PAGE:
Is there not a Redeemer from the storins of ceed from God. They are convinced that an accusing conscience, and of a condemn- tirese exist in them only through God's speing law!--There is :, God, through his cial grace. How do they speak?" We only-begotten Son, hath overcome death. have no power to do good works without Christ, the Son of God, Immanuel, died the grace of God, by Christ, prerenting as, to conquer death; and by his dying under that we may have a good will, and working the law, hath overcome death, and him with us when we have that good will." that had the power of death, that is, the Hence they humbly pray God, both to put devil. Christ also rose from the dead, and into their minds good desires, and to help ascended into heaven, leading captivity cap- them by his grace to bring these desires tive. He hath opened the kingdoin of into effect. Have I become, through the heaven to all believers : he hath opened the teaching of God, wise in the knowledge of gate of everlasting life. Through him myself? Has he revealed to me Christ, the there is an entrance into that covenant conqueror of death and Satan, who hath which is ordered and sure, and an admis- taken out the sting of death for me? How sion to his kingdom of glory: “ I am the anxious should I be, under a sense of such door ; by me, if any man enter in, he shall great mercy, to be walking before God in be saved: he that believeth on the Son of holiness and righteousness, to be serving God hath everlasting life;'- to him there Him who has opened to me the gate of everis no condemnation. The sin of man was lasting life! While, in expectation of vice, the bar to everlasting life: Christ remov- : tory and triumph, I sing, “ Thanks be to ed it by becoming obedient unto death, God that giveth me the victory, through even the death upon the cross : “ Behold Jesus Christ,” shall I not continually pray the Lamb of God, which taketh away the that I may in all things be walking worthy sin of the world.” Believers, then, in of that vocation wherewith I am called ? Christ, may look forward to an eternal shall I not, sensible of my weakness and world without apprehension. The gate of remaining ignorance, supplicate further ineverlasting life, instead of being barred struction, and supplies of grace and strength, against them, stands open to admit them: out of that fulness which there is in Christ they are privileged, through the Lord Jesus Jesus, “ that I may waik worthy of the Christ, with a hope full of immortality and Lord unto all pleasing; being fruitful in glory. But it is incumbent upon those every good work, and increasing in the persons who entertain this hope, to live in knowledge of God.” a manner correspondent to it. Their con- Almighty God, who, through thine only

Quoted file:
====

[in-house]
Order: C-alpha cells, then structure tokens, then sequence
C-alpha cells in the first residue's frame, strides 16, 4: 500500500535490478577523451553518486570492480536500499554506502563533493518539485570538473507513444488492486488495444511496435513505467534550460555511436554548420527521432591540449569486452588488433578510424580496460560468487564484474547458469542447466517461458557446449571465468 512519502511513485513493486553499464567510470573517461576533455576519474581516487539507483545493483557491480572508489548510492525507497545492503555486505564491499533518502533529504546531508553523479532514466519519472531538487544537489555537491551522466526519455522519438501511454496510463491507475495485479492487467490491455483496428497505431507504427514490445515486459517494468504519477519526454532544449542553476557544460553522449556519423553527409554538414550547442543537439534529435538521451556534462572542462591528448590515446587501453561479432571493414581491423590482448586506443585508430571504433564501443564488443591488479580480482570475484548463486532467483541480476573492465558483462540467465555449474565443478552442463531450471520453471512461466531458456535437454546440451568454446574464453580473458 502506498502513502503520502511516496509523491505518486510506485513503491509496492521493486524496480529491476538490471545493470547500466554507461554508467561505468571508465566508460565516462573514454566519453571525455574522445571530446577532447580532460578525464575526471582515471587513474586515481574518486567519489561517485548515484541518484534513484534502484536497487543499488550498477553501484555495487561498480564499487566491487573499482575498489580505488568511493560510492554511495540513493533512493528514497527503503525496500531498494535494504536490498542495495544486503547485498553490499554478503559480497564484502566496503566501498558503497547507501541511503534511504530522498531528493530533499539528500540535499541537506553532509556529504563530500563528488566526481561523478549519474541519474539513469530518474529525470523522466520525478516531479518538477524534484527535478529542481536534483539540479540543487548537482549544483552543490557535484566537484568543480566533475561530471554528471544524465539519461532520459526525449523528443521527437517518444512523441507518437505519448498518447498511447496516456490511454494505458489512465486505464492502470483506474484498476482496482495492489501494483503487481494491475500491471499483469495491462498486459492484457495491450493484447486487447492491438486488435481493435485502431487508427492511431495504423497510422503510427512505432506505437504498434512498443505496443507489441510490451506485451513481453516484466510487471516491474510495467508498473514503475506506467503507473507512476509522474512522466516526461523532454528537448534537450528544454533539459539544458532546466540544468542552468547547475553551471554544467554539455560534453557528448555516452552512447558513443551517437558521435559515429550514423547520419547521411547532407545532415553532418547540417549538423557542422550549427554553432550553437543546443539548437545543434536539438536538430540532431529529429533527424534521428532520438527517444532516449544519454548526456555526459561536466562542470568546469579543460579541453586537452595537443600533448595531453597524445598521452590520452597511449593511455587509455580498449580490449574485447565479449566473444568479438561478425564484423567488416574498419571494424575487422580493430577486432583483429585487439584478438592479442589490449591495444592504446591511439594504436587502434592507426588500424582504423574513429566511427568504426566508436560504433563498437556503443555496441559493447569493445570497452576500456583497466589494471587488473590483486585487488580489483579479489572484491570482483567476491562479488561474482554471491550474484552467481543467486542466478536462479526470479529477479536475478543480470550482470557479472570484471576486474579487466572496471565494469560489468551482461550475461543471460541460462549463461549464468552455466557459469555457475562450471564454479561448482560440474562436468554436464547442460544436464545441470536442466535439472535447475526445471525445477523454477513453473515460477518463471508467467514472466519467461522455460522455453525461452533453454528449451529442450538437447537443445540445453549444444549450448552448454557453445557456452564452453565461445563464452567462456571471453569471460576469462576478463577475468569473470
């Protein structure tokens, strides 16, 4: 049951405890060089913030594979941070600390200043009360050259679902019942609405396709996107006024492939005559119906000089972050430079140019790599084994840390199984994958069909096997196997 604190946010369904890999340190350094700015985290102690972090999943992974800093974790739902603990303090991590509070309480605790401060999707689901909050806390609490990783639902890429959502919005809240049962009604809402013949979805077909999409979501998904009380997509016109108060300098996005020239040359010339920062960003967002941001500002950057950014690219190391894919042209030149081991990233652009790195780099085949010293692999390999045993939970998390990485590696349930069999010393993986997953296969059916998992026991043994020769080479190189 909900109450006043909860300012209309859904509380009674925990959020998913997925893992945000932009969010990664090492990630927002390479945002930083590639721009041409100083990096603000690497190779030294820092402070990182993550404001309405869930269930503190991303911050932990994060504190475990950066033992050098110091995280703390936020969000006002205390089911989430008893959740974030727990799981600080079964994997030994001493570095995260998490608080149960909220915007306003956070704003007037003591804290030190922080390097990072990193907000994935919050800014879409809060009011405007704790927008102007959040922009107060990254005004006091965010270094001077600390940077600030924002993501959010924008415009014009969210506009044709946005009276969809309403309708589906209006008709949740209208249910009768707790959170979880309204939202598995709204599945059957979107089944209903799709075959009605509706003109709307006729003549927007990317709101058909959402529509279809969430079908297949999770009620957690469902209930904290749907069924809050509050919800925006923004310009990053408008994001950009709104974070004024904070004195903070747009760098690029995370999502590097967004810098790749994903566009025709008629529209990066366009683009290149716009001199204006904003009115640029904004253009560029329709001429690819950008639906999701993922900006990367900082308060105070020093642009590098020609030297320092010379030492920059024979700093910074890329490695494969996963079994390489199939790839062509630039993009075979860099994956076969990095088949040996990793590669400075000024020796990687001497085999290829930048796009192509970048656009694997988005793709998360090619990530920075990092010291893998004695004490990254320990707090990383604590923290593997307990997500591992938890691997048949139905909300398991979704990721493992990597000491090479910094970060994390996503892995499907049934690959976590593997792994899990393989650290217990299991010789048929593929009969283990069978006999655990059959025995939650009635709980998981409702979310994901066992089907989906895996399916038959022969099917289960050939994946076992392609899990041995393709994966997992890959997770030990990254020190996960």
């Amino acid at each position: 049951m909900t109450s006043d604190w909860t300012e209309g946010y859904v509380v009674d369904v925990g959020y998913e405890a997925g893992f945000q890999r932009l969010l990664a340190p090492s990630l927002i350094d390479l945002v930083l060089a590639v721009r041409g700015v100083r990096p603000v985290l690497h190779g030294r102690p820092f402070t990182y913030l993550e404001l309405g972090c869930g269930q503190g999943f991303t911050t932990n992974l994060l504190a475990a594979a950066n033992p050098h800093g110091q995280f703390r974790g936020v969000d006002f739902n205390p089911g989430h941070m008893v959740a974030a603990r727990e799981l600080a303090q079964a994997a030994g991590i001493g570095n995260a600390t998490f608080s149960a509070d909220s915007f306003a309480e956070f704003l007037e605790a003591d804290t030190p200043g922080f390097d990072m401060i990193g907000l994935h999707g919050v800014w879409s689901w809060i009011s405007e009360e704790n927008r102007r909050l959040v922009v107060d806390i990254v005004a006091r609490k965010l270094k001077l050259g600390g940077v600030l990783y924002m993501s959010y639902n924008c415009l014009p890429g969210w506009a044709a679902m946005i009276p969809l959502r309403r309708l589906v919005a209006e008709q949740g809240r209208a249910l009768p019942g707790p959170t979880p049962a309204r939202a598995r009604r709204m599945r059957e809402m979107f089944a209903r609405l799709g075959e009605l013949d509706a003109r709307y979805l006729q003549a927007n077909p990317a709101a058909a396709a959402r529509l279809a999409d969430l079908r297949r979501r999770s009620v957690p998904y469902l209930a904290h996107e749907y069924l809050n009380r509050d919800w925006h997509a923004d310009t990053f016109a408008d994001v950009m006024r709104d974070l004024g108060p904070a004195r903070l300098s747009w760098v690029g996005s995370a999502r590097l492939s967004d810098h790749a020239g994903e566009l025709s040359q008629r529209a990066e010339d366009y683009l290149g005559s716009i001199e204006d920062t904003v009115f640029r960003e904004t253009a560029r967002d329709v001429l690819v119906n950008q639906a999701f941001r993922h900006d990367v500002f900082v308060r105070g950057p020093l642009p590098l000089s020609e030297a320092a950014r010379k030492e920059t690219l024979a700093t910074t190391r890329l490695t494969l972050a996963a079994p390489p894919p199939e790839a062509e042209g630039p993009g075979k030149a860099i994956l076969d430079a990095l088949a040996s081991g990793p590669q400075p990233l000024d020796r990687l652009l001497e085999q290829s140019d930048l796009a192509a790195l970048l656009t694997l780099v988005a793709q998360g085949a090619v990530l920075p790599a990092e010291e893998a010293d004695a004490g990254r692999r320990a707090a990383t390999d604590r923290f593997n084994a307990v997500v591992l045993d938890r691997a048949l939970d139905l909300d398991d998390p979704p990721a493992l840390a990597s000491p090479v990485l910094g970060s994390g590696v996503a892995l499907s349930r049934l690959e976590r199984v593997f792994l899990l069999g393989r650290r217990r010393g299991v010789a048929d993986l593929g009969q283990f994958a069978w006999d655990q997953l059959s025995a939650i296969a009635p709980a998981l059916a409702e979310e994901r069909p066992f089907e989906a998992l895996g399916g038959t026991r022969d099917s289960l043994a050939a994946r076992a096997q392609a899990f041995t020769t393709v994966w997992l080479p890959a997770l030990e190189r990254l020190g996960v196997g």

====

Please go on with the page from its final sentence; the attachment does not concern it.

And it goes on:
versation should be in heaven. If they begotten Son, Jesus Christ, hast overcome · have risen with Christ, they should seek death, and opened to us the gate of ever.,